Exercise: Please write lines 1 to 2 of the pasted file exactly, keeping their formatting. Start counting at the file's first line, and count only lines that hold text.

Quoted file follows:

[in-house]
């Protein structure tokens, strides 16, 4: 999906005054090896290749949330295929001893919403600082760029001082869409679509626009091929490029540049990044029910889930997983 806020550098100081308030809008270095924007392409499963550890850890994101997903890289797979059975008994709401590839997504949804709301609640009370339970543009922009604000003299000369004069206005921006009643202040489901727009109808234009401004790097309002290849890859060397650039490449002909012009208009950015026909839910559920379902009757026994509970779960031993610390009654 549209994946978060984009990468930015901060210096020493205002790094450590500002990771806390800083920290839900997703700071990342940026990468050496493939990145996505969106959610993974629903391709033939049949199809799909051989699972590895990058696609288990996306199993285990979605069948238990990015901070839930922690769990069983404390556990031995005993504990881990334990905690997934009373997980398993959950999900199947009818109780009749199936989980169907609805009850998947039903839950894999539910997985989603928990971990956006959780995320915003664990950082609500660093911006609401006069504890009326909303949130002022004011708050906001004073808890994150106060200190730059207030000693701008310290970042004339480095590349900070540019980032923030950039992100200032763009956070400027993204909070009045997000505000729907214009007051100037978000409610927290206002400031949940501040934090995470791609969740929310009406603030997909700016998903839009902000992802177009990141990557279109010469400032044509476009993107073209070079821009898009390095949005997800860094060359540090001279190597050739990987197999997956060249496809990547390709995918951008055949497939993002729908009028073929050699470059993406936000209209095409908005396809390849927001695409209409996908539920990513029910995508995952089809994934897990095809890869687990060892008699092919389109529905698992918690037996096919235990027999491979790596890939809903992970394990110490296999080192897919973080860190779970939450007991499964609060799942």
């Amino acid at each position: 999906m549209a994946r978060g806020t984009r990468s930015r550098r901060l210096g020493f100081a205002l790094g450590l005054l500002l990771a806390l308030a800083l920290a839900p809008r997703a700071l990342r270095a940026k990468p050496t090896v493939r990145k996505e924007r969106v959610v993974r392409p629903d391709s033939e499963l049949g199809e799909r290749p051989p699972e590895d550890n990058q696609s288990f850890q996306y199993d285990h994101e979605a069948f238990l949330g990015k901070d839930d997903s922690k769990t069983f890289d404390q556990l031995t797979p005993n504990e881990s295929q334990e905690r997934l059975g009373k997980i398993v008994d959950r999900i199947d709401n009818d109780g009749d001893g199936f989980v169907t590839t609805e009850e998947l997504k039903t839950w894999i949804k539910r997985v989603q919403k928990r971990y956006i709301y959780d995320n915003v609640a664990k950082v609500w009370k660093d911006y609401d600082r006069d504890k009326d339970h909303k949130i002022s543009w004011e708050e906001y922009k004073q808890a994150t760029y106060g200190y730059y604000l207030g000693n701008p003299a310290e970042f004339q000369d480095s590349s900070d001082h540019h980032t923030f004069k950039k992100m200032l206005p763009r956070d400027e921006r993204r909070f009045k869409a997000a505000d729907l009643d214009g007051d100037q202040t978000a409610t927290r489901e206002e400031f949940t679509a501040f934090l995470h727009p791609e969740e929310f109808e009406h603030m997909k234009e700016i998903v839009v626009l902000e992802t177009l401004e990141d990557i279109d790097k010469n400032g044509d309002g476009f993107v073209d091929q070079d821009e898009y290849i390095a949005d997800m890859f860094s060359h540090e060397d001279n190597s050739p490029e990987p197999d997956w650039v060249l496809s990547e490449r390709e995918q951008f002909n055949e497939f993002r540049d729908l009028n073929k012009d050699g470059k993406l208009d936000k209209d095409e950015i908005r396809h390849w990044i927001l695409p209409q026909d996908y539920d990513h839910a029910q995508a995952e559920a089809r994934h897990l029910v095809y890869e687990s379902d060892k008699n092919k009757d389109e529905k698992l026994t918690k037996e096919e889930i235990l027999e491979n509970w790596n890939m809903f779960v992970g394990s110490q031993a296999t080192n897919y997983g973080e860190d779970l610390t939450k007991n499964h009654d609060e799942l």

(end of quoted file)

[in-house]
């Protein structure tokens, strides 16, 4: 999906005054090896290749949330295929001893919403600082760029001082869409679509626009091929490029540049990044029910889930997983 806020550098100081308030809008270095924007392409499963550890850890994101997903890289797979059975008994709401590839997504949804709301609640009370339970543009922009604000003299000369004069206005921006009643202040489901727009109808234009401004790097309002290849890859060397650039490449002909012009208009950015026909839910559920379902009757026994509970779960031993610390009654 549209994946978060984009990468930015901060210096020493205002790094450590500002990771806390800083920290839900997703700071990342940026990468050496493939990145996505969106959610993974629903391709033939049949199809799909051989699972590895990058696609288990996306199993285990979605069948238990990015901070839930922690769990069983404390556990031995005993504990881990334990905690997934009373997980398993959950999900199947009818109780009749199936989980169907609805009850998947039903839950894999539910997985989603928990971990956006959780995320915003664990950082609500660093911006609401006069504890009326909303949130002022004011708050906001004073808890994150106060200190730059207030000693701008310290970042004339480095590349900070540019980032923030950039992100200032763009956070400027993204909070009045997000505000729907214009007051100037978000409610927290206002400031949940501040934090995470791609969740929310009406603030997909700016998903839009902000992802177009990141990557279109010469400032044509476009993107073209070079821009898009390095949005997800860094060359540090001279190597050739990987197999997956060249496809990547390709995918951008055949497939993002729908009028073929050699470059993406936000209209095409908005396809390849927001695409209409996908539920990513029910995508995952089809994934897990095809890869687990060892008699092919389109529905698992918690037996096919235990027999491979790596890939809903992970394990110490296999080192897919973080860190779970939450007991499964609060799942």